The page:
It wouldn’t be acceptable for the government to run out of the money required to provide enough seats for every child. Nor would it be acceptable for the government to cut funding to students, because they didn’t meet a particular academic standard, or had differing needs. Because we’ve collectively decided that a education is a right, our government guarantees it – no matter what.
Before the turn of the 20th century, Australia was able to make basic education universally available to all, despite the challenges of funding, staffing, and administering such a large and complex program. Now, at the start of the 21st century, we must radically expand our social guarantee to meet the challenges of the modern world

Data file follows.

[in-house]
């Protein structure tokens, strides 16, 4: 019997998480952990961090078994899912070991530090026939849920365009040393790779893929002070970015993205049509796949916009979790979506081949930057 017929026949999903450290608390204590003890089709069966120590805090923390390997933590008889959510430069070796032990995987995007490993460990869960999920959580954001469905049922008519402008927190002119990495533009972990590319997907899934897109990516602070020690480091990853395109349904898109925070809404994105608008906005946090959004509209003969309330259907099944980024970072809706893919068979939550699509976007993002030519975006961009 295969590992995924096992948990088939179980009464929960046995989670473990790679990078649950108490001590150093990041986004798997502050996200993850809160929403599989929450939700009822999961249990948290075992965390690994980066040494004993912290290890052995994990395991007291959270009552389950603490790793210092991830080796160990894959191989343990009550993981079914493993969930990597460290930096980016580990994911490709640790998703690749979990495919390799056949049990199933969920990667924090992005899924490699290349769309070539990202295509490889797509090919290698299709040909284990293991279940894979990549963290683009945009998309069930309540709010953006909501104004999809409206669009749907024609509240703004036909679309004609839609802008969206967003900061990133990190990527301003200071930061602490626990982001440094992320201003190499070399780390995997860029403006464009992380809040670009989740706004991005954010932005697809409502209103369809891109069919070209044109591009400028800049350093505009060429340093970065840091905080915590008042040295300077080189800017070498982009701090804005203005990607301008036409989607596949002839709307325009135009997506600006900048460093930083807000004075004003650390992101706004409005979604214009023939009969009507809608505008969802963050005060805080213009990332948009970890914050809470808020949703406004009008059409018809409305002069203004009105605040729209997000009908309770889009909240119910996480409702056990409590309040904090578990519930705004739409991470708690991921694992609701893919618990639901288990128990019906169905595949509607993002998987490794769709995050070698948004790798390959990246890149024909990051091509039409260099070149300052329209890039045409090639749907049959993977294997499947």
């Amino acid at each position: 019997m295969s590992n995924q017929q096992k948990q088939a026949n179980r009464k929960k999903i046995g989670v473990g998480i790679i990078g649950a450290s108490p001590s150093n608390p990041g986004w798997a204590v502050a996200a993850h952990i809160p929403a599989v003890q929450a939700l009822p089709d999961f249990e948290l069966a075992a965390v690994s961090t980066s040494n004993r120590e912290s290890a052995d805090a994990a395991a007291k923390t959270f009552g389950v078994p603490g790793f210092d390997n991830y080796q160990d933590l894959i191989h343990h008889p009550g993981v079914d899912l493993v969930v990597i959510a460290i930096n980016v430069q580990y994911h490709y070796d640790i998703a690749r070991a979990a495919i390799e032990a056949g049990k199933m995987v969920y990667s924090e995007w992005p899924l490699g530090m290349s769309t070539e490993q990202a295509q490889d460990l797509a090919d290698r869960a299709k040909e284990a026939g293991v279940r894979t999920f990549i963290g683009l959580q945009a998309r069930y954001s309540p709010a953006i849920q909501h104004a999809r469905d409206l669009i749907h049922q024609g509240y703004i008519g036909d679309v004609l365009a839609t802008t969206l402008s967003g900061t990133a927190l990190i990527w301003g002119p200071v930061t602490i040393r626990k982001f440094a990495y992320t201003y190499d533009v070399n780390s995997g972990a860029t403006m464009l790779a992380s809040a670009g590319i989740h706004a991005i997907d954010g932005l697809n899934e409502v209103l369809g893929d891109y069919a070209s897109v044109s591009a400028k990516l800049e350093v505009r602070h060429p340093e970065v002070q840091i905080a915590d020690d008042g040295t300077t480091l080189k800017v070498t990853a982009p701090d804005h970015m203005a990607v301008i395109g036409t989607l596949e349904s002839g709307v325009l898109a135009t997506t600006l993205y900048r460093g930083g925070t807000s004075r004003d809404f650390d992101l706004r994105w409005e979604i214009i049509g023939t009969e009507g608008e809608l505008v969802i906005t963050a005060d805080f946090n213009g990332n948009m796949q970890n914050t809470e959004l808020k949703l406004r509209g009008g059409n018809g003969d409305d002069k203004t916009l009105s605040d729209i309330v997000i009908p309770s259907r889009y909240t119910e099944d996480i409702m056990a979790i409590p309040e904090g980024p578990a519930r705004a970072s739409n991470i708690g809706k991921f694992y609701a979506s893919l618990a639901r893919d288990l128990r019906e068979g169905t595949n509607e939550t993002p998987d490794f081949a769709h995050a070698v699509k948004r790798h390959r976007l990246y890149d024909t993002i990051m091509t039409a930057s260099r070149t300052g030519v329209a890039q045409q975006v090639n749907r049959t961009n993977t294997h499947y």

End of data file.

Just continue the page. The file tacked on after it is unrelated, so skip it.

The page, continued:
We can guarantee people a decent job, a decent income, and give them lifelong access to education, training, and childcare. We can ensure everyone has access to safe and secure housing, basic utilities powered by clean energy, and banks that don’t exploit us.
We have to step beyond the narrow vision of what we’re told is “politically possible” and fight for the future we want. We need a new charter of economic rights for a new age. It’s time to be bold again.
The failed neoliberal experiment
Over the past decades, our collective wellbeing has been increasingly entrusted to the whims of corporations and the market. Decades into the privatisation experiment, the results are in: study after study has found little to no evidence of increased efficiency in markets subjected to privatisation.7